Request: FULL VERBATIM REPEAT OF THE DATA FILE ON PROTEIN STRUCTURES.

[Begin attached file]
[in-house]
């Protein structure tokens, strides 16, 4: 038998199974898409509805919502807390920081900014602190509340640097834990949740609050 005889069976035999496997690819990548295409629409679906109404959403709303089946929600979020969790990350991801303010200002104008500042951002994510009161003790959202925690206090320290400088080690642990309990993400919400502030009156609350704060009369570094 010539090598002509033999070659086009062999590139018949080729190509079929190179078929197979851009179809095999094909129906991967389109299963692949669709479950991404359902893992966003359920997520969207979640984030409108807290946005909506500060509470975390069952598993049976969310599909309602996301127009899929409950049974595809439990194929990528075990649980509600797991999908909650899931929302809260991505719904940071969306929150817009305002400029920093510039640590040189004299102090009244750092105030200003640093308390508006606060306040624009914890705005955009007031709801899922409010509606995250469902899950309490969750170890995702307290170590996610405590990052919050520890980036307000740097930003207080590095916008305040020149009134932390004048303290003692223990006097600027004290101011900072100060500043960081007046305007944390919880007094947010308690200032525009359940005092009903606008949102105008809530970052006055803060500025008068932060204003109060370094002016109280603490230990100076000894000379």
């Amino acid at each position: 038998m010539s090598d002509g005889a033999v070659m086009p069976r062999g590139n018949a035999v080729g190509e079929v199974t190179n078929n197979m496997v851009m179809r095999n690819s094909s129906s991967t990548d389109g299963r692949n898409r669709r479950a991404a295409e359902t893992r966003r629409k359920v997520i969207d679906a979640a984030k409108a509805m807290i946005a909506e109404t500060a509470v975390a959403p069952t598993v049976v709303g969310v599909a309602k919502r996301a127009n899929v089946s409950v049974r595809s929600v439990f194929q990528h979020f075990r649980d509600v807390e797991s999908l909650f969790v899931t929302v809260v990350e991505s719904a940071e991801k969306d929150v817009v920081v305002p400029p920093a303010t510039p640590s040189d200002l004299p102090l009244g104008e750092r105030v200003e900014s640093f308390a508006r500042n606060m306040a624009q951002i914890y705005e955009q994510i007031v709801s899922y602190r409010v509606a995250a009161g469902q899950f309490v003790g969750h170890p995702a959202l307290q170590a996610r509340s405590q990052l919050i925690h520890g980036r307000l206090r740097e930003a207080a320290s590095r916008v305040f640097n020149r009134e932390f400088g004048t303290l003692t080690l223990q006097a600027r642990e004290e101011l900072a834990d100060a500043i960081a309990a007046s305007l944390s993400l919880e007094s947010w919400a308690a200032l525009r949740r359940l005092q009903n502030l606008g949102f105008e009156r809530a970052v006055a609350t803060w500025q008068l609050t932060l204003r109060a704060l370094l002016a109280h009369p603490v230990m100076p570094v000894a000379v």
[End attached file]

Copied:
[in-house]
């Protein structure tokens, strides 16, 4: 038998199974898409509805919502807390920081900014602190509340640097834990949740609050 005889069976035999496997690819990548295409629409679906109404959403709303089946929600979020969790990350991801303010200002104008500042951002994510009161003790959202925690206090320290400088080690642990309990993400919400502030009156609350704060009369570094 010539090598002509033999070659086009062999590139018949080729190509079929190179078929197979851009179809095999094909129906991967389109299963692949669709479950991404359902893992966003359920997520969207979640984030409108807290946005909506500060509470975390069952598993049976969310599909309602996301127009899929409950049974595809439990194929990528075990649980509600797991999908909650899931929302809260991505719904940071969306929150817009305002400029920093510039640590040189004299102090009244750092105030200003640093308390508006606060306040624009914890705005955009007031709801899922409010509606995250469902899950309490969750170890995702307290170590996610405590990052919050520890980036307000740097930003207080590095916008305040020149009134932390004048303290003692223990006097600027004290101011900072100060500043960081007046305007944390919880007094947010308690200032525009359940005092009903606008949102105008809530970052006055803060500025008068932060204003109060370094002016109280603490230990100076000894000379």
């Amino acid at each position: 038998m010539s090598d002509g005889a033999v070659m086009p069976r062999g590139n018949a035999v080729g190509e079929v199974t190179n078929n197979m496997v851009m179809r095999n690819s094909s129906s991967t990548d389109g299963r692949n898409r669709r479950a991404a295409e359902t893992r966003r629409k359920v997520i969207d679906a979640a984030k409108a509805m807290i946005a909506e109404t500060a509470v975390a959403p069952t598993v049976v709303g969310v599909a309602k919502r996301a127009n899929v089946s409950v049974r595809s929600v439990f194929q990528h979020f075990r649980d509600v807390e797991s999908l909650f969790v899931t929302v809260v990350e991505s719904a940071e991801k969306d929150v817009v920081v305002p400029p920093a303010t510039p640590s040189d200002l004299p102090l009244g104008e750092r105030v200003e900014s640093f308390a508006r500042n606060m306040a624009q951002i914890y705005e955009q994510i007031v709801s899922y602190r409010v509606a995250a009161g469902q899950f309490v003790g969750h170890p995702a959202l307290q170590a996610r509340s405590q990052l919050i925690h520890g980036r307000l206090r740097e930003a207080a320290s590095r916008v305040f640097n020149r009134e932390f400088g004048t303290l003692t080690l223990q006097a600027r642990e004290e101011l900072a834990d100060a500043i960081a309990a007046s305007l944390s993400l919880e007094s947010w919400a308690a200032l525009r949740r359940l005092q009903n502030l606008g949102f105008e009156r809530a970052v006055a609350t803060w500025q008068l609050t932060l204003r109060a704060l370094l002016a109280h009369p603490v230990m100076p570094v000894a000379v």